February 2016 brought an invitation to return to an old favourite topic: houses and gardens with modern political associations. Discussions with a potential publisher updated the list of properties to be considered. Hughenden, Cliveden, The Wharf, Garsington, Trent Park and Port Lympne; Chartwell, Wallington, Sissinghurst, Birch Grove House, The Manor House, Hell Corner Farm, and Thenford were added to three properties from past lectures: The Wharf, Buscot and Ditchley.
Researching the Astors at Cliveden for a sample chapter brought a reconnection with the work of campaigners for equal compensation and pay. By the late 1930s Nancy Astor’s parliamentary reputation was in decline but some of her war time interventions were beneficial to the lobbying for women’s equality. She was also vocal in her support for women to be more involved in plans for post-war reconstruction.
Cliveden forecourt border, August 2017.The planting is inspired by Norah Lindsay’s schemes for Nancy Astor in the 1920s and early 1930s. Few overt reminders of Nancy Astor survive in the gardens; the pair of gates into a former walled garden (the present location of the information centre) commemorating her eightieth birthday in 1959 a rare exception.
Cliveden was Nancy’s stage too. The papers of Waldorf and Nancy Astor in the excellent Museum of English Rural Life archive (MERL), University of Reading, reveal that during the war, campaigning women MPs as politically various as Mavis Tate (appointed chair of the Women’s Power Committee in 1941, and of the Equal Pay Campaign in 1942); Irene Ward (Chair, Committee on Woman Power, 1940) and Ellen Wilkinson were guests on separate occasions. Margaret Wintringham, Liberal politician and the second woman to take her seat in Parliament was a frequent guest long after she had lost her seat in the 1924 General Election. Nancy Astor’s steadfastness in the hostile, all-male parliament, emboldened Wintringham to stick it out at Westminster (as she gratefully acknowledged) but the key to their long-lasting friendship may have stemmed from shared Christian Science beliefs. The social and political mix of guests at Cliveden weekends was usually eclectic; an invitation brought opportunities to relax and recharge, but also network. Invitations extended beyond establishment figures to weary social workers and civil servants.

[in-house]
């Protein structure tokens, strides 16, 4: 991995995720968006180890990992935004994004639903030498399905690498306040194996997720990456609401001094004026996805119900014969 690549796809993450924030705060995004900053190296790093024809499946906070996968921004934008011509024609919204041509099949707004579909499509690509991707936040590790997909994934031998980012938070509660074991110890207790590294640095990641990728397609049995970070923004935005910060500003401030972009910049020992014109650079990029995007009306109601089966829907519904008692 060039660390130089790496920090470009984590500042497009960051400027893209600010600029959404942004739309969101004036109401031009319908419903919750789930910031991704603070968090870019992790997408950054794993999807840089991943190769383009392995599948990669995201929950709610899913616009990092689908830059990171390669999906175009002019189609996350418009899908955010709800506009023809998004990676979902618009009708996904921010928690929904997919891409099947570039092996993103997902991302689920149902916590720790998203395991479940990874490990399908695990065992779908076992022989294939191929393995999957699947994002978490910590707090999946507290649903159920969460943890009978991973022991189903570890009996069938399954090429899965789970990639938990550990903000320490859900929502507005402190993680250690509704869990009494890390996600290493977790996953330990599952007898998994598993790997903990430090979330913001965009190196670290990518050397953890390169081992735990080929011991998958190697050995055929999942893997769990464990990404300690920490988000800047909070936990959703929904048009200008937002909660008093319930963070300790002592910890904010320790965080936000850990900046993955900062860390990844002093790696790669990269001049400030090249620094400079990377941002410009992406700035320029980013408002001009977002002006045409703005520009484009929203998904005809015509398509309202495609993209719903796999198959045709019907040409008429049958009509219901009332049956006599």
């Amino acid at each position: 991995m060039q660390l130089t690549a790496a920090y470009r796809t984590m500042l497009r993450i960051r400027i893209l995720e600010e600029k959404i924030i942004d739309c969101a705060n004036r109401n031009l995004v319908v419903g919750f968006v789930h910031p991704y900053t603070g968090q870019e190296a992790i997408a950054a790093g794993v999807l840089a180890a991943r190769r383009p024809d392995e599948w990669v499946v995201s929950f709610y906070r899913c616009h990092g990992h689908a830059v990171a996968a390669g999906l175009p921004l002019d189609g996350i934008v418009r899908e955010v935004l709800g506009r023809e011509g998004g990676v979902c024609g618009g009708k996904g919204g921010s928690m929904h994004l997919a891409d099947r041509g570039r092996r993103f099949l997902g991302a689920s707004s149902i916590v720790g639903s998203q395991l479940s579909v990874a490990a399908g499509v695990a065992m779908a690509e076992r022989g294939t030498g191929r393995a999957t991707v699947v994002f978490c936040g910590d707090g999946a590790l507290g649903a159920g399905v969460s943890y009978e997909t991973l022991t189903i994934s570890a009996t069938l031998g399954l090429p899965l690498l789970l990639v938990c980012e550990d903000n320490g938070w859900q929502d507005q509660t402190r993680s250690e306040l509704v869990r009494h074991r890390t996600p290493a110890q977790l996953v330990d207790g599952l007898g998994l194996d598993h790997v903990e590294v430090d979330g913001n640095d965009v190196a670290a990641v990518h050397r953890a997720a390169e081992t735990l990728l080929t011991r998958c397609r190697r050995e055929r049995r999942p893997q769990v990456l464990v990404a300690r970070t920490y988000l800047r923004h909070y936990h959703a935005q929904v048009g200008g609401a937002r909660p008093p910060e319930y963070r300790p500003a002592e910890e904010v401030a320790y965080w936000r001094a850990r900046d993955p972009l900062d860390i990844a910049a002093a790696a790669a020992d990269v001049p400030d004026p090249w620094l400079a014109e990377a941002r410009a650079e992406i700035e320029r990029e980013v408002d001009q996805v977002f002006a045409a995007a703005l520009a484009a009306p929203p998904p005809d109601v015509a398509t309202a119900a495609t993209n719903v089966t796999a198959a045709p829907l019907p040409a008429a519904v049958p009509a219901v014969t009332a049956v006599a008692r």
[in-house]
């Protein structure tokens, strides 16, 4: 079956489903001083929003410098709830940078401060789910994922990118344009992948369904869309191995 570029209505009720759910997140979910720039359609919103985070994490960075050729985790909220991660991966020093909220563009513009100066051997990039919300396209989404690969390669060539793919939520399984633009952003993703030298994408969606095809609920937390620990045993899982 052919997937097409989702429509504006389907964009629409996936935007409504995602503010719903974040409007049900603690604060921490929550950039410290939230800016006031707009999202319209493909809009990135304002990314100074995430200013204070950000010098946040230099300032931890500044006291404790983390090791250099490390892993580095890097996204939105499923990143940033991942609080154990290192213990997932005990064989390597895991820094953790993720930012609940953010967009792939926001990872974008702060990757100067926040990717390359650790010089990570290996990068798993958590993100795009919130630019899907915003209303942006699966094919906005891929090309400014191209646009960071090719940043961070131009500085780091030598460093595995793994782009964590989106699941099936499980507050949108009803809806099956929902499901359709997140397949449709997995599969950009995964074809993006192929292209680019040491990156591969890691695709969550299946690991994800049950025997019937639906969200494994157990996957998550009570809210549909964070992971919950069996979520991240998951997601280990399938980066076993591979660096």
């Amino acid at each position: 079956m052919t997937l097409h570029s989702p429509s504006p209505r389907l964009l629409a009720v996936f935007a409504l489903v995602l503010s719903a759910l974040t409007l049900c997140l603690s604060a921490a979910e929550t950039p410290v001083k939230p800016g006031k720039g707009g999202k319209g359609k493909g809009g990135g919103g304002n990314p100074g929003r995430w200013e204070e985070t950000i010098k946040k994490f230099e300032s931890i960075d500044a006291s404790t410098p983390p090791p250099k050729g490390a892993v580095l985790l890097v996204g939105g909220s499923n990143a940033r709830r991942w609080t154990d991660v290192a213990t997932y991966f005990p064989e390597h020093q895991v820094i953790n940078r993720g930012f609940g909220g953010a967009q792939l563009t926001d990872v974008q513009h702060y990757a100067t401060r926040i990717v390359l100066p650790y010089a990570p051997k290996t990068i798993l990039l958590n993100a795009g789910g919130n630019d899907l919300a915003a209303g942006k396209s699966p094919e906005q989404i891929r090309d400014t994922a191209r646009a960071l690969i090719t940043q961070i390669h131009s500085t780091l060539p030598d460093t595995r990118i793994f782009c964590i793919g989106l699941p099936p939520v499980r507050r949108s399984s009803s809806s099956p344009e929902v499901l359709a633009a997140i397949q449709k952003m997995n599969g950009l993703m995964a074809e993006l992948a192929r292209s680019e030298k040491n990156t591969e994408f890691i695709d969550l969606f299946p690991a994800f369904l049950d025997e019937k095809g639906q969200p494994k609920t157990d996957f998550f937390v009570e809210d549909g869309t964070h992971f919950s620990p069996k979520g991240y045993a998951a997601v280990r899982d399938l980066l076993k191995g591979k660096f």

As MP for the heavily-bombed constituency of Plymouth Sutton (and regularly deputizing for her husband as Lord Mayor) much of Nancy Astor’s attention during the war years was, of necessity, focused on Plymouth. The constant travelling between the two cities, not to mention nationwide speaking engagements, was exhausting. Little time was left for reflection – a quality already largely missing from Nancy Astor’s personality.
The Astor archives at MERL far exceeded my expectations as a resource. The estate papers are particularly good and form the basis of my reassessment of the roles played by Cliveden in the era of Nancy and Waldorf Astor.
Honor Balfour fleetingly appears in both the LSE’s WPPA archive and MERL’s Astor papers, as a participant in the Brains Trust event organized by Women for Westminster in December 1944, and a guest at Cliveden in November 1949. The latter presumably as an upcoming commentator on Anglo-American relations, and freelancer on the David Astor-edited Observer newspaper. Seeing her name in the Visitor’s Book reminded me of our many conversations at her home in Windrush, and led me to regret we never discussed her impressions of Cliveden. An astute commentator on contemporary politics right to the end of her life her insights are much missed.